Frontiers – Road Skagar Background (AGE System)

   Posted by: Andrew Linstrom   in Uncategorized

You’re a road skagar, a member of your hardy, hulking race who grew up amid the roving caravans of the halflings and those of your kind who play companion to them. Your people are descended from slave soldiers bred by the orcs in Ber-Tud, and abandoned after a failed invasion among the humans that have played uneasy host ever since. Broad, bold, and hard to kill, your people typically stand between six and half to eight feet tall. Your skin tones may range from an elephantine gray to deep forest greens and earthy browns, with your oily hair in a darker shade. Your long-fingered hands can vary in the number of digits, typically from three to six, one of several common mutations that occur as a byproduct of your regeneration.

Read the rest of this entry »


Frontiers – Czegei Tinskin Background (AGE System)

   Posted by: Andrew Linstrom   in AGE System, Frontiers

Clockwork automatons, or tinskins, are an increasingly frequent sight in the streets and parlors of the New World. They come in many shapes and sizes to suit a range of tasks, from small repair models to lumbering cargo loaders. The most versatile are those built in the image of their creators. Among the humanoid tinskins, the model produced by the Czegei Workshop in Northport are the most prevalent. The Czegei tinskins are seen all over, from behind shop counters in town to guiding mules down the trail, to packing iron on free-willed missions of their own.

Viktor Czegei began producing humanoid tinskins in 500, the same year the last Atreborian emperor was assassinated. While not the absolute finest model available, Czegei tinskins are famously clever, capable, and reliable. They stand five feet tall and weigh a little under 200 pounds, and are powered by an internal steam plant that provides hydraulic pressure to their limbs and winds their internal clockwork. Like most tinskins, a Czegei’s “brain” is in its torso, near the boiler. The standard faceplate is smooth, with roughly humanoid features: a pair of lensed ocular receptors allowing for stereoscopic vision, aural receptors on either side of the head, and a grill for speaking where the mouth would be. A headshot against a Czegei wouldn’t kill the construct, but it would effectively incapacitate it by cutting it off from sight and sound, leaving it to grope about and navigate by touch. True to their name, factory Czegeis come plated in tin, resistant to corrosion and easy and inexpensive to repair, but their owners–or the tinskins themselves, in the case of emancipated individuals–often have the plating replaced with more glamorous and durable brass or steel.

Czegei tinskins’ adaptability allows them to be purchased for and instructed in a variety of roles: butler, secretary, groom, bodyguard, and porter, to name a few popular choices. They are so adaptable, in fact, that they very quickly begin thinking for themselves, though their programming keeps them obedient and servile–barring interruption of their programming due to flaw, tampering, or injury. It has become common among owners to emancipate their tinskins in their wills or even earlier. In cases where inheritance of a tinskin is unclear, frontier judges are inclined to grant emancipation to the tinskin in order to remove the question. Once a tinskin assumes ownership of itself, it is free to make its own destiny, and all cities in the New World recognize it as a person. If its former owner was both kind and generous enough to emancipate it while he or she still lived, it may remain with him or her as a friend or hired companion; if its owner was cruel, they may attempt to purchase the freedom of other tinskins away from similar masters. Tinskins left their freedom by a dying owner often take up the owner’s profession, one explanation for why there are a number of tinskins working as merchants, hunters, lawyers, engineers, and adventurers.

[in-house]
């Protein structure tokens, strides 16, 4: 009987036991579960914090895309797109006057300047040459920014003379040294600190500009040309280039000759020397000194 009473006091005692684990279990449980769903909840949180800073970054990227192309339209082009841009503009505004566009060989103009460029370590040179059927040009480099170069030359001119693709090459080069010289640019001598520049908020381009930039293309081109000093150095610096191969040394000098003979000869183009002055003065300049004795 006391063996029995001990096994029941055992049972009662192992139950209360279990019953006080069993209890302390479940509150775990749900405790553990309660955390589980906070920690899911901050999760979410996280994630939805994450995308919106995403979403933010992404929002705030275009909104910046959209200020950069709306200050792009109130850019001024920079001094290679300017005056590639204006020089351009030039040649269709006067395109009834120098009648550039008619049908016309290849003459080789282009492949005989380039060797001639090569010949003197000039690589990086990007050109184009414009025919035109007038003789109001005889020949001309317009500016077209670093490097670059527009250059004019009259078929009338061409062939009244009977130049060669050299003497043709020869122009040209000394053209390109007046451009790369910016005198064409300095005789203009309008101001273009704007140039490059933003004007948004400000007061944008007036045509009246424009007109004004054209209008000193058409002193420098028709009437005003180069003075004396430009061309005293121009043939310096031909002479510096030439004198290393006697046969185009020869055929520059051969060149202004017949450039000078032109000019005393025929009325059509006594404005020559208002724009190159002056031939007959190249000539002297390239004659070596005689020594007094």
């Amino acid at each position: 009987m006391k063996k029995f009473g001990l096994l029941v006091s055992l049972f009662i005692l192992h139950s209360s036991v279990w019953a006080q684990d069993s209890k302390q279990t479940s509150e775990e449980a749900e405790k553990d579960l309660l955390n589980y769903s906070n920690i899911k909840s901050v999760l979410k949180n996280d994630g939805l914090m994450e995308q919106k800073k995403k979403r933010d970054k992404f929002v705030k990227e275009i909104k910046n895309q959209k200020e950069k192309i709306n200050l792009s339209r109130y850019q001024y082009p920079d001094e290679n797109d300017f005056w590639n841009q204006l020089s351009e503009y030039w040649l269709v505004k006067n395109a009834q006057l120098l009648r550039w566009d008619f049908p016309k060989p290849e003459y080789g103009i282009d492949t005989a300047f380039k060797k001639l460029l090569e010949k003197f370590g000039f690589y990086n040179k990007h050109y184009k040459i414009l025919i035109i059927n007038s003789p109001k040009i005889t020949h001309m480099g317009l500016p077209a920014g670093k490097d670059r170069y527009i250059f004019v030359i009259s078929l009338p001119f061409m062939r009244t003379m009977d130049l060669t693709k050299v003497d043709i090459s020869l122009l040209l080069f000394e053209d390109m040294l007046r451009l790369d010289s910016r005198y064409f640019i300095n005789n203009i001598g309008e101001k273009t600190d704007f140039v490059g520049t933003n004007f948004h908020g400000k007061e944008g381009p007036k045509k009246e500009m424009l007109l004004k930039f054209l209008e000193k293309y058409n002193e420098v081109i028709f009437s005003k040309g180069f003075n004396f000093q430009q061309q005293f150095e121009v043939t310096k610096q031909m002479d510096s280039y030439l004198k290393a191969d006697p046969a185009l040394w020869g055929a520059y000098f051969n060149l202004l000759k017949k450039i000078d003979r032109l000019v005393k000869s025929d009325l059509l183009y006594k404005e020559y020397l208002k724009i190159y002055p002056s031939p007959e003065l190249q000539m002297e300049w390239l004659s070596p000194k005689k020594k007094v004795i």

Playing a Czegei Tinskin

If you choose to play a Czegei tinskin, modify your character as follows:

  • Add 1 to your Cunning ability. Czegei tinskins can be coldly analytical when it benefits them most.
  • Pick one of the following ability focuses: Cunning (Clockwork) or Willpower (Self-Discipline).
  • Your character is a tinskin. You consume coal in place of food. You require only half the amount of rest as an ordinary character. You may not make Constitution (Drinking) or Perception (Smelling) tests.
  • You can speak and read Low Treb and Difference.
  • Choose a class. You can play a rogue or a warrior.
  • Roll twice on the accompanying table for additional benefits. Roll 2d6 and add the dice together. If you get the same result twice, re-roll until you get something different.

Czegei Tinskin

2d6 RollBenefit
2+1 Communication
3-4Focus: Dexterity (Crafting)
5Focus: Communication (Etiquette)
6Focus: Constitution (Stamina)
7-8+1 Perception
9Focus: Cunning (Engineering)
10-11Focus: Strength (Driving)
12+1 Dexterity